"Which I'm anxious to see," Hayes replied. Alien technology. Honest-to-god alien technology. He didn't know whether to be impressed as hell, or scared to death.

"Level twenty three is used for storage. Weapons, ammunition, clothing, food, water, extra medical supplies; enough to keep the SGC going for at least eleven months in the case of an emergency," Hammond said. "Two of the smaller rooms are being utilized as shared offices for SG team commanders. It gives the team COs a place to write reports, meet with their team members in an official capacity, and a place where messages can be left for the COs or team members when they're off-world."

"Level twenty-four is additional storage; the ring transport room and the Memorial Room are on this level as well," Maynard said. "The ring transport is relatively new, thanks to the Asgard and a bit of stolen Goa'uld technology."

"Tim Miller said the Memorial Room has gone a long way to helping those who work inside the SGC," Hayes said quietly.

"Yes, it has, sir," Hammond replied. "It's difficult for the teams when they lose a teammate, especially since the truth can't be told to the families. No one knows what these people go through, except them. You'll find that the...bonds...that form between these people are deeper, and stronger, than any other military facility in the world."

"I can certainly understand that," Hayes nodded. "I'd like to stop there, and pay my respects."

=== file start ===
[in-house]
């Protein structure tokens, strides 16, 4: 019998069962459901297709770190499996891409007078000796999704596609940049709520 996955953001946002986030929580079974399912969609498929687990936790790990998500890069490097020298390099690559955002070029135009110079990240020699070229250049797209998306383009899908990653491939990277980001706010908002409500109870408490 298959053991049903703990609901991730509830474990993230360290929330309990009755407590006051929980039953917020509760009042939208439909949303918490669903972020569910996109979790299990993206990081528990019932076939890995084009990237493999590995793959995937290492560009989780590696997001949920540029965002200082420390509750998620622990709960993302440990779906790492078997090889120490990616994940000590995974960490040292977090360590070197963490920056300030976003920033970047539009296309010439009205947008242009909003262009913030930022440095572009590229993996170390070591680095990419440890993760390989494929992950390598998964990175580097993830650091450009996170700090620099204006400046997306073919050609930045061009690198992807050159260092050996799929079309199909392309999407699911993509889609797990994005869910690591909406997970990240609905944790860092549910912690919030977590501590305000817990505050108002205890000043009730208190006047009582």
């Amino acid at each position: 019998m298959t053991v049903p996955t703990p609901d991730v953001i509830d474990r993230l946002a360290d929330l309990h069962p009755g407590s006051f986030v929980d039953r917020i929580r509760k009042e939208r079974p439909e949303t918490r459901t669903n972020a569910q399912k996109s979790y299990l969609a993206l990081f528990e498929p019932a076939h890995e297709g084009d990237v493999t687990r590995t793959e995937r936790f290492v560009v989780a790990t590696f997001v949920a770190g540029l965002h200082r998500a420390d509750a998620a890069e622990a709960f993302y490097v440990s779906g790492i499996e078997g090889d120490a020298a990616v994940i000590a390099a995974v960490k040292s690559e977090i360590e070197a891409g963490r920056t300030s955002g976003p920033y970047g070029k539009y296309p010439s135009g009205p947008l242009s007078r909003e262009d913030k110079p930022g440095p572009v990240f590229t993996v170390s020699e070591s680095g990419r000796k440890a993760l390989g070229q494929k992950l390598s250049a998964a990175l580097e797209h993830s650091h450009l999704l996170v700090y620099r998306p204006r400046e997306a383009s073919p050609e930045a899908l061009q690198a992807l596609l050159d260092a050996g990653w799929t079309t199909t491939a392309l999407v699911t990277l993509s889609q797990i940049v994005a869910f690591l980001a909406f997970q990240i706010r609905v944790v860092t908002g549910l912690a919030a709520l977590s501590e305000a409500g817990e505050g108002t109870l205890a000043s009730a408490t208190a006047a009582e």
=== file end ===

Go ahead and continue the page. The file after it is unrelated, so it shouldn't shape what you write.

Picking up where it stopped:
"Yes, sir," Hammond replied. No doubt his doing so would raise the president's standing among the personnel. He had no doubt that those who worked for him respected the office of President of the United States. Or even Senator of the United States. But the individuals who occupied those offices had to earn the respect that went with those positions; it wasn't offered freely.

"You say there's a 'transport ring'?"

"Yes, sir. It allows us to move between the SGC and the Prometheus without the use of a shuttlecraft," Hammond explained. "That seems to be the primary function of the device, to move between a planet's surface and Goa'uld ships. The ring itself is from a Goa'uld ha'tak we were able to cannibalize before it crashed. "

"Lucky for us," Maynard grinned.

The general nodded his agreement, then turned to the president. "We've recently turned three of the storage rooms on level twenty four into classrooms, for the purpose of keeping our people as up-to-date with the technologies we have available to us as possible, as well as language classes. Speaking rudimentary Goa'uld is now a requirement for SG team members."

"Very good...helps to know what the enemy is saying," the president said approvingly.

"Yes, it does," the Texan general agreed.

"Now, how many levels are left to know about?" Hayes asked.

"Four," Hammond replied. "Level twenty-five is crew and guest quarters, and is where the locker rooms and gym are located. The gym has just been relocated to this level, it was previously on level twenty-one. What had served as the gym is now solely dedicated to rehabilitation for any personnel who need such medical attention. The new gym is larger than the old one."